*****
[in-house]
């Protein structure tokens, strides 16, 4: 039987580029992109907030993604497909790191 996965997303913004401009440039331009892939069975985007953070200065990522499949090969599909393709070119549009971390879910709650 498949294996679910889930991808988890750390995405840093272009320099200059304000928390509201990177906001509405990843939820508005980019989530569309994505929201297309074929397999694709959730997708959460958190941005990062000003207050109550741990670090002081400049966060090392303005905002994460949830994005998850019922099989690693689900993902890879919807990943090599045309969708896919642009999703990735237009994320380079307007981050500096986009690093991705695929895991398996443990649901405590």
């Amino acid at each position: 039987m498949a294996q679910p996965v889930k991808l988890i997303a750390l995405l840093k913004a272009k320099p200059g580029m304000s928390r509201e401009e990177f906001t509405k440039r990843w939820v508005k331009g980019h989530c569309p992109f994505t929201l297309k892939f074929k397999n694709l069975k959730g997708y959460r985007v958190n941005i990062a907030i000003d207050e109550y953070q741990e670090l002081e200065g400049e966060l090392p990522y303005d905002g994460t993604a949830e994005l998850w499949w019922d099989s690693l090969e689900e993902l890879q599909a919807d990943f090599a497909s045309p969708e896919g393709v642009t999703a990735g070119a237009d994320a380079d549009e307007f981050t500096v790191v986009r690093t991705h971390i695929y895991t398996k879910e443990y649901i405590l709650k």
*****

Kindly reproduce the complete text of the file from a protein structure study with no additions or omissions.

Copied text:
[in-house]
């Protein structure tokens, strides 16, 4: 039987580029992109907030993604497909790191 996965997303913004401009440039331009892939069975985007953070200065990522499949090969599909393709070119549009971390879910709650 498949294996679910889930991808988890750390995405840093272009320099200059304000928390509201990177906001509405990843939820508005980019989530569309994505929201297309074929397999694709959730997708959460958190941005990062000003207050109550741990670090002081400049966060090392303005905002994460949830994005998850019922099989690693689900993902890879919807990943090599045309969708896919642009999703990735237009994320380079307007981050500096986009690093991705695929895991398996443990649901405590």
């Amino acid at each position: 039987m498949a294996q679910p996965v889930k991808l988890i997303a750390l995405l840093k913004a272009k320099p200059g580029m304000s928390r509201e401009e990177f906001t509405k440039r990843w939820v508005k331009g980019h989530c569309p992109f994505t929201l297309k892939f074929k397999n694709l069975k959730g997708y959460r985007v958190n941005i990062a907030i000003d207050e109550y953070q741990e670090l002081e200065g400049e966060l090392p990522y303005d905002g994460t993604a949830e994005l998850w499949w019922d099989s690693l090969e689900e993902l890879q599909a919807d990943f090599a497909s045309p969708e896919g393709v642009t999703a990735g070119a237009d994320a380079d549009e307007f981050t500096v790191v986009r690093t991705h971390i695929y895991t398996k879910e443990y649901i405590l709650k």